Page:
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(in which speakers are introduced without any distinction more frequently than in the other Scriptural Books,) would attempt to prove the Trinity or the deity of Jesus Christ, from the passage quoted by the Editor unless he is previously biassed by some human creed, and thereby absolutely prevented from comparing impartially one passage with the other.

The Editor perhaps means the personality and the deity of the Holy Spirit by the phrase ; " the Lord God and his Spirit hath sent me,'*(verse 16) seemingly representing the Spirit of God as a co-operator with himself. He might in that case on the same ground endeavour to establish the personality and the deity of Righte- . ousness, another attribute of the deity, as being represented with God as an agent in Isaiah LIX. - Therefore his arm brought salvation unto him and his Righteousness it sustained him;" and he might also attempt to prove the personality and deity of the breath of God which is in like manner represented as a co-operator with the Spirit of God “ Job XXXIII. 4. The Spirit of

# In the original Heb. the last phrase stands thus :The Lord Jehovah hath sent me and his Spirit" which bear two constructions ; first “ the Lord Jehovah hath sent me. and hath sent his Spirit” The second is, “ the Lord je lovah and his Spirit hath sent mo."

God hath made me and the breath of bim hath given life." Is this the best of the proofs of the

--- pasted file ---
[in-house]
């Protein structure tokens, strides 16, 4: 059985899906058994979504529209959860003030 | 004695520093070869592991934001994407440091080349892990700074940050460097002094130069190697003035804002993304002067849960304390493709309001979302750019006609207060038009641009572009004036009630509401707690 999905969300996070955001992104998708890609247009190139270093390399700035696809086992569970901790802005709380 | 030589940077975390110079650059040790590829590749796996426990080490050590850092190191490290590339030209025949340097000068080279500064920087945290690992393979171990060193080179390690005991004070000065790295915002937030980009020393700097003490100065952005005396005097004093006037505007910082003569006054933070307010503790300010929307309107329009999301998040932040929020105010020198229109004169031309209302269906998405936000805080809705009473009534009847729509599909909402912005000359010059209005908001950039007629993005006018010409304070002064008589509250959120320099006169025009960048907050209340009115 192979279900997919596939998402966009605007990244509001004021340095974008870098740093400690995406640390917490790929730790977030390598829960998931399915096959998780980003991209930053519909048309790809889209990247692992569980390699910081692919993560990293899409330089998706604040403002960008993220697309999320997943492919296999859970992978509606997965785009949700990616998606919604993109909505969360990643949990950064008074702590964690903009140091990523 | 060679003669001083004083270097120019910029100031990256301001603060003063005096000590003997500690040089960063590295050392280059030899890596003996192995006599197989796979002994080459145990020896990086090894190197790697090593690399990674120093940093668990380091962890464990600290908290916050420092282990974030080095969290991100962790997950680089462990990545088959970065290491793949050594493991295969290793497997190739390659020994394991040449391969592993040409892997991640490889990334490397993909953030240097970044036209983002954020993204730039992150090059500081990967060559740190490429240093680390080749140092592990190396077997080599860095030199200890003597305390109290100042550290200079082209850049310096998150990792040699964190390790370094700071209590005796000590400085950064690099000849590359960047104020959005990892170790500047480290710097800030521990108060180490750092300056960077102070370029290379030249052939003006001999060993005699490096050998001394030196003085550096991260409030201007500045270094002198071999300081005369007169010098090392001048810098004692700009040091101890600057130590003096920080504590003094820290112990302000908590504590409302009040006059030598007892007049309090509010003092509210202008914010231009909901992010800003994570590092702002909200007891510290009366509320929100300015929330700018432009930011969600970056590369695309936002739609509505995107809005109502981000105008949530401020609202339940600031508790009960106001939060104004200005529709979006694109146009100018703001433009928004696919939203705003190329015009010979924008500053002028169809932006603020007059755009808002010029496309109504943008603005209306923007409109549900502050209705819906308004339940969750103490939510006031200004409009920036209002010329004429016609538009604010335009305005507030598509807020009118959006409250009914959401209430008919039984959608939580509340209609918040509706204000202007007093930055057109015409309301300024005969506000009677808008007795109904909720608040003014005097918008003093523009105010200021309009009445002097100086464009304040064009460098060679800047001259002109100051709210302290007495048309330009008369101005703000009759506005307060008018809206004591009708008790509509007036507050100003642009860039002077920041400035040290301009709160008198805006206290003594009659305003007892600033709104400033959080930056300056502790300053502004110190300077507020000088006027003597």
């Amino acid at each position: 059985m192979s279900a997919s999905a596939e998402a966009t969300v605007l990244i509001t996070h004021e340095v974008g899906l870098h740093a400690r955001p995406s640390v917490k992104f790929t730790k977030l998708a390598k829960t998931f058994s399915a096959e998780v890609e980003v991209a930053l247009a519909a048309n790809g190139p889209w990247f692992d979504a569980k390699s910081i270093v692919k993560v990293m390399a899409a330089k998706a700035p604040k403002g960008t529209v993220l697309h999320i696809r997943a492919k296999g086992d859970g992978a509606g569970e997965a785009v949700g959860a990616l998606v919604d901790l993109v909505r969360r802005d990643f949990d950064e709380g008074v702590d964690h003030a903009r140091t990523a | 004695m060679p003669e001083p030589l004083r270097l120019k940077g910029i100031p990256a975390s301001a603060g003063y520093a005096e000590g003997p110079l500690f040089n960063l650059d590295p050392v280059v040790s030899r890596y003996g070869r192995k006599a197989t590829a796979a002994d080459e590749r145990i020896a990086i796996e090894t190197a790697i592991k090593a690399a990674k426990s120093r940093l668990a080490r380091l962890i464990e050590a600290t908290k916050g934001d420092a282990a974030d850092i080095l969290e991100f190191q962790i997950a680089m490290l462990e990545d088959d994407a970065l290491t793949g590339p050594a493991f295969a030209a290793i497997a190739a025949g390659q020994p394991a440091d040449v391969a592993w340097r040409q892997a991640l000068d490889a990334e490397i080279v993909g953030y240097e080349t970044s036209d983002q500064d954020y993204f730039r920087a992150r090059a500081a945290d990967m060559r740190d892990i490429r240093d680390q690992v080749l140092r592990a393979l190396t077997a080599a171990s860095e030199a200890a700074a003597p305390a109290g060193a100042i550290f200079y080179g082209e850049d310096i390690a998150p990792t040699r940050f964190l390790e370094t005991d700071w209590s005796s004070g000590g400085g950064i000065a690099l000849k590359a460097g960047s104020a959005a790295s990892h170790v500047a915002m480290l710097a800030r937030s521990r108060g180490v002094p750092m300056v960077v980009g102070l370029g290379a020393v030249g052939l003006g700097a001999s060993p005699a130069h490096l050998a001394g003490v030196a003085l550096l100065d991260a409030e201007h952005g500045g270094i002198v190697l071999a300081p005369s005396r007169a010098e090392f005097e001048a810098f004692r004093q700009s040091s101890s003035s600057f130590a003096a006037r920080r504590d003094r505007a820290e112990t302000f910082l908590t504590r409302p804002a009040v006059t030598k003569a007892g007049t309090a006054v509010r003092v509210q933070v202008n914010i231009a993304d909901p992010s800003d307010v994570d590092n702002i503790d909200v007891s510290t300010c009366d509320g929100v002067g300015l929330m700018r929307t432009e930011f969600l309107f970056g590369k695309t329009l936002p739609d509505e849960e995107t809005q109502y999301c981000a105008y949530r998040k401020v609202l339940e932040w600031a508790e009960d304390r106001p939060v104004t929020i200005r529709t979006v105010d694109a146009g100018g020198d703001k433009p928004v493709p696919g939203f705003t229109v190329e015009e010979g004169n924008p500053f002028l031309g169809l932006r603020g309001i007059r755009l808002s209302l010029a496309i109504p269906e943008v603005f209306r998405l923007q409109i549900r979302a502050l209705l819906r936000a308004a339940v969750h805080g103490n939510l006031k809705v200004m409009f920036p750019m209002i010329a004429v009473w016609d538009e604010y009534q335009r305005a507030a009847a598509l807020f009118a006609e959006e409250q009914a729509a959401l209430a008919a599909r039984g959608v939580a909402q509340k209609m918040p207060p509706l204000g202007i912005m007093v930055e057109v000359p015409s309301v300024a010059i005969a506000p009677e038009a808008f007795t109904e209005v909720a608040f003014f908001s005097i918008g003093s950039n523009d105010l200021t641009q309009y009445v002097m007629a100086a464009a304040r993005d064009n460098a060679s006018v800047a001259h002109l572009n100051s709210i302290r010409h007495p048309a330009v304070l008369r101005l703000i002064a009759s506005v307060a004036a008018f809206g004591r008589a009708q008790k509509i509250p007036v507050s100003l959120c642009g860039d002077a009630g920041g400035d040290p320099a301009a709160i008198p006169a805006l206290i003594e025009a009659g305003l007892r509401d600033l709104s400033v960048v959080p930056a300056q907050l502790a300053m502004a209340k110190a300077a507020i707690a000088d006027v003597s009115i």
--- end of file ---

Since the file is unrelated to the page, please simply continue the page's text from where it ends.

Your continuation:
Trinity with which the Editor closes his testimonies? If such be his proofs, I am at a loss to guess what his illustrations will be. The second passage quoted by the Editor is what I have just examined in p. 348-352 The third is 2 Cor. XIII. 14. «The grace of the Lord Jesus Christ and the love of God and the communion of the Holy Spirit be with you all. Amen.” Here the apostle prays that the guidance of Jesus Christ, the love of God and the constant operation of the holy influence of God may be with Christians, since without the guidance of Jesus no one can be thoroughly impressed with the love of the deity under the christian dispensation, nor can that love of God continue to exist unless préseryed by divine influence. A fact which I have demonstrated page 354-356 in examining Matthew XXVIII. 19. But what has this passage to do with the proof of the deity of Jesus and the personality of the Holy Spirit? Does not Paul call the Phillipians partakers of his own grace. Phil. I. 17? Is not every man pure in heart declared to be possessed of the grace of his lips ; that is, verbal instructions? Pro. XXII. 11. Is not in Psalm XXIII. 6. the communion of goodness and mercy desired for all the days of life? Can such expressions be also considered

as proofs of the deity of Paul or of the personality of these attributes? I hope and pray the Edi. tor may take all those circumstances into his serious consideration.

:. I now examine the remaining few of those

passages, which I intended to notice in a sub: sequent Chapter of this Essay. The first is